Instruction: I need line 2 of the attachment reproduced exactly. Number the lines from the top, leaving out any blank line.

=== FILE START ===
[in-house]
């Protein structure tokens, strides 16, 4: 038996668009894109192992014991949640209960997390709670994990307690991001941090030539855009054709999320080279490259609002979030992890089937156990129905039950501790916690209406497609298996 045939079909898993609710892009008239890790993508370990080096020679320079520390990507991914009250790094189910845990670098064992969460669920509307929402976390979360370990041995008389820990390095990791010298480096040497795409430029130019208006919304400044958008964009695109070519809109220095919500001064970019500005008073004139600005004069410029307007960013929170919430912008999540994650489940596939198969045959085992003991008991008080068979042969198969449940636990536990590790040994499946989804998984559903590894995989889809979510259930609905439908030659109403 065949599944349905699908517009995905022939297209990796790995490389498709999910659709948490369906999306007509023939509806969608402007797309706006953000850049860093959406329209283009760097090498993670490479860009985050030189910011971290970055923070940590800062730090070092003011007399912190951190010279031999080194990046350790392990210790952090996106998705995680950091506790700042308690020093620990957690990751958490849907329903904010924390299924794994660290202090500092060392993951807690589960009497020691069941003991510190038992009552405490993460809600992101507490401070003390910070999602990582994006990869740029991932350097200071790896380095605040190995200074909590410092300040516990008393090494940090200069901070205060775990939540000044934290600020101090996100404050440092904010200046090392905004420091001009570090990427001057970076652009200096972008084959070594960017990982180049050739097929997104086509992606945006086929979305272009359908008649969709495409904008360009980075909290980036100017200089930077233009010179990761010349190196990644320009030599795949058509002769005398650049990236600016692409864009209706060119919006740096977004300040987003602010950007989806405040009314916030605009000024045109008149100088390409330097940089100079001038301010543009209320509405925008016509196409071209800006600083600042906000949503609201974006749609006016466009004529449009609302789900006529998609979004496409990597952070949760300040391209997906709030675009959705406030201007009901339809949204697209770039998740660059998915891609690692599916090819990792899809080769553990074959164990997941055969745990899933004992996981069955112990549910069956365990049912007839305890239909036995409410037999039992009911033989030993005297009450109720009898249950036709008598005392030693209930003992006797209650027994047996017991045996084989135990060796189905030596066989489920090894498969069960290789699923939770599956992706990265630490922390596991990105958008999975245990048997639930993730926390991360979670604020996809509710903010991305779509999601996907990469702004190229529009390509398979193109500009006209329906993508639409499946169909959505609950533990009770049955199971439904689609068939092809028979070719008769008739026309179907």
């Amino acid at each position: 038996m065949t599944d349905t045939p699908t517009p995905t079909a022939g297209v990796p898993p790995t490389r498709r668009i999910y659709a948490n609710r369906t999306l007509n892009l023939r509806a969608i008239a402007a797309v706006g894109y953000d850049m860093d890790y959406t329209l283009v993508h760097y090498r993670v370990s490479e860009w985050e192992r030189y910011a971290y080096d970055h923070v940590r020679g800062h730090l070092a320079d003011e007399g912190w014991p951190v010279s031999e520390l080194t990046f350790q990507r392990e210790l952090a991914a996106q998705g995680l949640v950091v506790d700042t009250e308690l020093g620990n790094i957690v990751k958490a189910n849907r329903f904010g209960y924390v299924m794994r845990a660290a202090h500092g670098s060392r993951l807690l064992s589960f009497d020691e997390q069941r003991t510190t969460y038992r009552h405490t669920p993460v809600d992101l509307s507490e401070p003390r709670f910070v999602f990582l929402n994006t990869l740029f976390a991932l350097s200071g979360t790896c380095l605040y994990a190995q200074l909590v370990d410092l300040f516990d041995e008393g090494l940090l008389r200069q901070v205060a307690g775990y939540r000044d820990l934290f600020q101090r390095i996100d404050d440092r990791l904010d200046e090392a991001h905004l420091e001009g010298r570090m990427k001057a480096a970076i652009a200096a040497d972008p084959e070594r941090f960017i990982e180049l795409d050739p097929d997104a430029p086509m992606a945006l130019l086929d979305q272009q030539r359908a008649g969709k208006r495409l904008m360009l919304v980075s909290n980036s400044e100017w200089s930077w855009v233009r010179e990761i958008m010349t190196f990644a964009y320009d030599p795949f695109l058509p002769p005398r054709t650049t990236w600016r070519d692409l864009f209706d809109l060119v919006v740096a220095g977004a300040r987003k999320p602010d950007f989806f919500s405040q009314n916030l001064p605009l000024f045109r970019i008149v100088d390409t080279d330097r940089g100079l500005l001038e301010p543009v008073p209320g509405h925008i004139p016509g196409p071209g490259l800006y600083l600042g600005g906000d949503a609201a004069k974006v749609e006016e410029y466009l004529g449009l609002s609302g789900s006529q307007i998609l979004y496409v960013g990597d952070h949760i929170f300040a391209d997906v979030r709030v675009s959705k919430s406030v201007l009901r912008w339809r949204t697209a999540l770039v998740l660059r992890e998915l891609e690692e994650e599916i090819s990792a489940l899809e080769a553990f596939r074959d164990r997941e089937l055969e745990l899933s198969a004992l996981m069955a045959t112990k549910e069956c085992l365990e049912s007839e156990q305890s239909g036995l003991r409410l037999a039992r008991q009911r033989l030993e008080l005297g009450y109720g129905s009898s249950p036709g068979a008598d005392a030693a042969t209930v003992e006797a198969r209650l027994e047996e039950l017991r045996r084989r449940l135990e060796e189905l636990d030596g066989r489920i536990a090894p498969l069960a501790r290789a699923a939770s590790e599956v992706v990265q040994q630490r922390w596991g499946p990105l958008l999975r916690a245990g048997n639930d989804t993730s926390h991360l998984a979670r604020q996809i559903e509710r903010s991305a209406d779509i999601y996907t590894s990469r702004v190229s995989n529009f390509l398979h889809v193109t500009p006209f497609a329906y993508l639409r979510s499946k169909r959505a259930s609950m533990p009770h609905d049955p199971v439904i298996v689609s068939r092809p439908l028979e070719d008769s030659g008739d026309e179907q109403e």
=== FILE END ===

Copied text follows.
């Protein structure tokens, strides 16, 4: 038996668009894109192992014991949640209960997390709670994990307690991001941090030539855009054709999320080279490259609002979030992890089937156990129905039950501790916690209406497609298996 045939079909898993609710892009008239890790993508370990080096020679320079520390990507991914009250790094189910845990670098064992969460669920509307929402976390979360370990041995008389820990390095990791010298480096040497795409430029130019208006919304400044958008964009695109070519809109220095919500001064970019500005008073004139600005004069410029307007960013929170919430912008999540994650489940596939198969045959085992003991008991008080068979042969198969449940636990536990590790040994499946989804998984559903590894995989889809979510259930609905439908030659109403 065949599944349905699908517009995905022939297209990796790995490389498709999910659709948490369906999306007509023939509806969608402007797309706006953000850049860093959406329209283009760097090498993670490479860009985050030189910011971290970055923070940590800062730090070092003011007399912190951190010279031999080194990046350790392990210790952090996106998705995680950091506790700042308690020093620990957690990751958490849907329903904010924390299924794994660290202090500092060392993951807690589960009497020691069941003991510190038992009552405490993460809600992101507490401070003390910070999602990582994006990869740029991932350097200071790896380095605040190995200074909590410092300040516990008393090494940090200069901070205060775990939540000044934290600020101090996100404050440092904010200046090392905004420091001009570090990427001057970076652009200096972008084959070594960017990982180049050739097929997104086509992606945006086929979305272009359908008649969709495409904008360009980075909290980036100017200089930077233009010179990761010349190196990644320009030599795949058509002769005398650049990236600016692409864009209706060119919006740096977004300040987003602010950007989806405040009314916030605009000024045109008149100088390409330097940089100079001038301010543009209320509405925008016509196409071209800006600083600042906000949503609201974006749609006016466009004529449009609302789900006529998609979004496409990597952070949760300040391209997906709030675009959705406030201007009901339809949204697209770039998740660059998915891609690692599916090819990792899809080769553990074959164990997941055969745990899933004992996981069955112990549910069956365990049912007839305890239909036995409410037999039992009911033989030993005297009450109720009898249950036709008598005392030693209930003992006797209650027994047996017991045996084989135990060796189905030596066989489920090894498969069960290789699923939770599956992706990265630490922390596991990105958008999975245990048997639930993730926390991360979670604020996809509710903010991305779509999601996907990469702004190229529009390509398979193109500009006209329906993508639409499946169909959505609950533990009770049955199971439904689609068939092809028979070719008769008739026309179907």